|January 2018||We went to Mirbat and the Hallaniyat Islands in Oman, on board the Oman Aggressor,
together with Wayne Hasson. We discovered ten (!) new species of
Marinellidae, one of which has been named Dentimargo aggressorum
Cossignani & Lorenz 2018. At the Mirbat Marriott Hotel Beach, Felix noticed that the abundant shallow-water species
commonly known under the name Colina pinguis did not really resemble
the nominate South African taxon. Subsequent examination of the
shells revealed a new species endemic to the area of Mirbat. It has been
named Colina lorenzi Bozzetti 2018. We had not expected to find so many
new species in the limited time we spent..!
||The second Volume of the long-awaited Cowry book
has been launched. A 7 years trip of compiling the 1400 pages in total
has come to an end and there is time for new adventures.
||Felix went to Baltimore to give talks to sponsors and affiliates of the Molluscan Science Foundation, Inc.
Shortly after USA he went to Western Australia to attend an expedition using a remotely operated vessel commercially collecting shells. Many new species have been discovered by this venture in recent years.
invited by SUBEX and HEPCA to attend a biological symposium with
diving and photography in the bay of Sahl Hasheesh in Egypt, hosted by
Johann Vifian. We did a lot of diving and identified at least three new
species of Turridae, one of which will be named after SUBEX. We then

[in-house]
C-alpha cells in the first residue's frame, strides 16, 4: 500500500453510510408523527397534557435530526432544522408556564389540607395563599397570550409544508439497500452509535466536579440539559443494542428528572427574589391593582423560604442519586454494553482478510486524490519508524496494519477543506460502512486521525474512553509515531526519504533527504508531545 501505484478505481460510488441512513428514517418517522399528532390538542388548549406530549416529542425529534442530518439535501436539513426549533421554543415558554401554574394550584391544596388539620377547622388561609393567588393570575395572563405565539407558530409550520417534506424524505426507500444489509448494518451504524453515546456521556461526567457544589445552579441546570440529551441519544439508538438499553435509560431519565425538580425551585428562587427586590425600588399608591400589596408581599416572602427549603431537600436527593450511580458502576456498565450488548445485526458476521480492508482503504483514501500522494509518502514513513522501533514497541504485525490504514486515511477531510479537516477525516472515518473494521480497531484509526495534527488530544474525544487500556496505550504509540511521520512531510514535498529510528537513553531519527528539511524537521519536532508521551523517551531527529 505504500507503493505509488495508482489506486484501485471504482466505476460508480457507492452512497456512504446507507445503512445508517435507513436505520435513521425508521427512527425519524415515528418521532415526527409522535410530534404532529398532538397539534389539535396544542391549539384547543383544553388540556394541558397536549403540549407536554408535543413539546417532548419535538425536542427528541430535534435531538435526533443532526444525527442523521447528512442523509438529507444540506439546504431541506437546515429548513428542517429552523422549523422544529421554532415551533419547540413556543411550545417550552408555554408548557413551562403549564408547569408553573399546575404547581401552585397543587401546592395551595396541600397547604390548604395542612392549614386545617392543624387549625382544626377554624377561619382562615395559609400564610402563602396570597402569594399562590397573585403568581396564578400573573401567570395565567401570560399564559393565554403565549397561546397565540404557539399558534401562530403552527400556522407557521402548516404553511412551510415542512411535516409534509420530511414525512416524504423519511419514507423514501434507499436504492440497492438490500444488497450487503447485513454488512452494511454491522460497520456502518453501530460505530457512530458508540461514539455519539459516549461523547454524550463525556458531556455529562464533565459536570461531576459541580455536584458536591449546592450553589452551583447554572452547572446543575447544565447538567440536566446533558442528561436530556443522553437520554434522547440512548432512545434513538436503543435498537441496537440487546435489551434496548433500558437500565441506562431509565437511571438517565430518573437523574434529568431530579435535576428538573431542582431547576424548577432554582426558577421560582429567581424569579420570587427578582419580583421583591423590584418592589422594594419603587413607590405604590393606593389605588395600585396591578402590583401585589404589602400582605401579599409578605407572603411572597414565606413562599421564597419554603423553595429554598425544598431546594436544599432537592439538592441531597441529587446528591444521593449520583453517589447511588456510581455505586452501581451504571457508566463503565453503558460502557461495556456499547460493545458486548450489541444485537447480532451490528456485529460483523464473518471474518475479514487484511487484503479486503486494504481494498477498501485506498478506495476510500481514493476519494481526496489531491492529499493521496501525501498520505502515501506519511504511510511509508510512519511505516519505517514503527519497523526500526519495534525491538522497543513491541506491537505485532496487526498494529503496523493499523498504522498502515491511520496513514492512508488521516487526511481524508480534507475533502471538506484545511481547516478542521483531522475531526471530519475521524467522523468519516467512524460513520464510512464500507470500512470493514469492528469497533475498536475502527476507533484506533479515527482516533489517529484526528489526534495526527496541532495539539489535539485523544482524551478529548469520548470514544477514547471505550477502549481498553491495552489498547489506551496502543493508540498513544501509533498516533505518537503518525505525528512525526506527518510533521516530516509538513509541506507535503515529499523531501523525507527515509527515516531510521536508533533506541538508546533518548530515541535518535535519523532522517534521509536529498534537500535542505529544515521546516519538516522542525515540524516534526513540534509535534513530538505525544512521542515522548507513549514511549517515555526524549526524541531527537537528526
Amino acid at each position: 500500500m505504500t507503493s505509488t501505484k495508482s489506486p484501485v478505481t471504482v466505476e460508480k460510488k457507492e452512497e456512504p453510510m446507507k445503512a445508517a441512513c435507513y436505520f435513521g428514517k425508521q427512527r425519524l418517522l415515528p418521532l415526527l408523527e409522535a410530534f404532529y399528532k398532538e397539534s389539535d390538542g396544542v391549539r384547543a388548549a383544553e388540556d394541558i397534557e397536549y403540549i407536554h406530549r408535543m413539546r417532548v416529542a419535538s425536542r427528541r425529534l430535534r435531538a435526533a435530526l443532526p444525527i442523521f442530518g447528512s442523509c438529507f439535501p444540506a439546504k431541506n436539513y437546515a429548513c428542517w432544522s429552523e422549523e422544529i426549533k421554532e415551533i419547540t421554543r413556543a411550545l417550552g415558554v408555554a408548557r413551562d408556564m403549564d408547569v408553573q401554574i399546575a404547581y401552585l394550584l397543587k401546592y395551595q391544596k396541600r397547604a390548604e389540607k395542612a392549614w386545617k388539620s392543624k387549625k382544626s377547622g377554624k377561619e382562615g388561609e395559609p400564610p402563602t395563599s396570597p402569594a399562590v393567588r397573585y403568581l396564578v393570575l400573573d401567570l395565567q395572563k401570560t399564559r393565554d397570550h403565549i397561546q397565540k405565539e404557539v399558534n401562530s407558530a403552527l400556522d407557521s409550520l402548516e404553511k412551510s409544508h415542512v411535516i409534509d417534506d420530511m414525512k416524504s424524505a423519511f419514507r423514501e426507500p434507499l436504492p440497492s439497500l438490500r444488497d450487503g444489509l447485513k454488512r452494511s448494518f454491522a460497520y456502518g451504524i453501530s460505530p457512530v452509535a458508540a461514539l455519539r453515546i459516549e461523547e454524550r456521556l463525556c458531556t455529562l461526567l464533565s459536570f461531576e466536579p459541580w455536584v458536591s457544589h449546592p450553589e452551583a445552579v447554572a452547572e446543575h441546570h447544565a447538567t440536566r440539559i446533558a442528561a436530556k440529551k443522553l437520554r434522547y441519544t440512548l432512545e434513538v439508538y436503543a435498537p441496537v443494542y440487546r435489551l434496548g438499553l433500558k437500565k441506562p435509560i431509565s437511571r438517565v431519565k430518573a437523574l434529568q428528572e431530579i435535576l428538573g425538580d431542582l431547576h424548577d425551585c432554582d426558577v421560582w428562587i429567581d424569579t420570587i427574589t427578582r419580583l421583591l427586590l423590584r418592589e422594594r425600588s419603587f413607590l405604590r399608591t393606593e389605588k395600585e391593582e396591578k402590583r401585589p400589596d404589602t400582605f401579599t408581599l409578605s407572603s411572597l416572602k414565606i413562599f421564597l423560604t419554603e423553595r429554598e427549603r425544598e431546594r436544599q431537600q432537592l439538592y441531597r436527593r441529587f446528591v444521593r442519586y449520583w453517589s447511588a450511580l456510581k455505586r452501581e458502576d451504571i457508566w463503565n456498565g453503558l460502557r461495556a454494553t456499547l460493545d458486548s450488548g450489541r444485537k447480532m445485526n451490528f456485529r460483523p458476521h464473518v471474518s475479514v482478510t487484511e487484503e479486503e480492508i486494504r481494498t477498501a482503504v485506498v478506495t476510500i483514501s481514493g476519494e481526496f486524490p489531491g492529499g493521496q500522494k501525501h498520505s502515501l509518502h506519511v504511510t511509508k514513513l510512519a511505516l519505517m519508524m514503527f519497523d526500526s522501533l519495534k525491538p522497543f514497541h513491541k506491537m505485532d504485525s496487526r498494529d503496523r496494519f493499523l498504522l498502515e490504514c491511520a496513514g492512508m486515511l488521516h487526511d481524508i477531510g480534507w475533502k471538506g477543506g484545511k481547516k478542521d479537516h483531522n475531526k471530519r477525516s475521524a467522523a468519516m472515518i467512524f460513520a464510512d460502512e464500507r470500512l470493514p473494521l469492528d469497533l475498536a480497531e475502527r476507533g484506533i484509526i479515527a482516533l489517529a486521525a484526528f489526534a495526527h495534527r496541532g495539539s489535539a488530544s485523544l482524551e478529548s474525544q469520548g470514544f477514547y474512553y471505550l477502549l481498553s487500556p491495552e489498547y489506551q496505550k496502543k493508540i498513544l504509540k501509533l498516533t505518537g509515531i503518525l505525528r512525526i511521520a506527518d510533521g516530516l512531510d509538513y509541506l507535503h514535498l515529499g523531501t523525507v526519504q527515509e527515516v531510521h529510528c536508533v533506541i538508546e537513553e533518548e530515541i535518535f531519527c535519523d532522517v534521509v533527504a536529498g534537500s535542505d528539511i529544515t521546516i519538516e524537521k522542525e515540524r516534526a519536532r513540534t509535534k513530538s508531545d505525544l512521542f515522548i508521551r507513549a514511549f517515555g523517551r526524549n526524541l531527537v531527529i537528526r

went on a private research trip on board our favorite Egyptian
liveaboard, the MV Aeolus with our team of six. Hardly to believe, but
we discovered a
new species of Cowry, alas only a single fresh dead shell, yet so
distinct that it will be named in the near future. Who knew...
School Project is entering the next level. Felix and Jana are busy
editing the fact-cards. The idea of the school project is to put shells
into the hands of 5-7 graders to trigger fascination and awareness -
for many kids it will be the first time they can examine an item from living
nature, sadly enough. Together with the Molluscan Science
Foundation we will deliver posters, information for teachers and sets
of readily available, dead-collected shells (approx. 20 species) plus
fact-cards (see below samples) on a total of 40 selected species, and
send them out to schools nationwide. The kids identify the shells they
are given, do a show and tell with their classmates, scan the QR code
for a link to additional information, movies, etc. In following
lessons, the teacher will discuss the vulnerability of the
habitats the shells live in, the necessity to preserve them, and how
each of us can contribute to protect the mollusca and their environments,
e.g. by reducing waste, and conserving ressources such as water and
The test runs we have done with a rather basic setup in schools in the US and in Belgium are overwhelming.
||To broaden our knowledge of the Caribbean, we went to Curaçao and Aruba. We left out Bonaire because a place where you
are not allowed to even pick shells up from the beach is out of bounds
for us. In Curaçao we hired the Curasub to look for shells to a
depth of 300 m. We returned with rich material from the beaches of both
islands, the intertidal zone and the upper sublittoral. A comprehensive
report will soon be published in The Festivus magazine.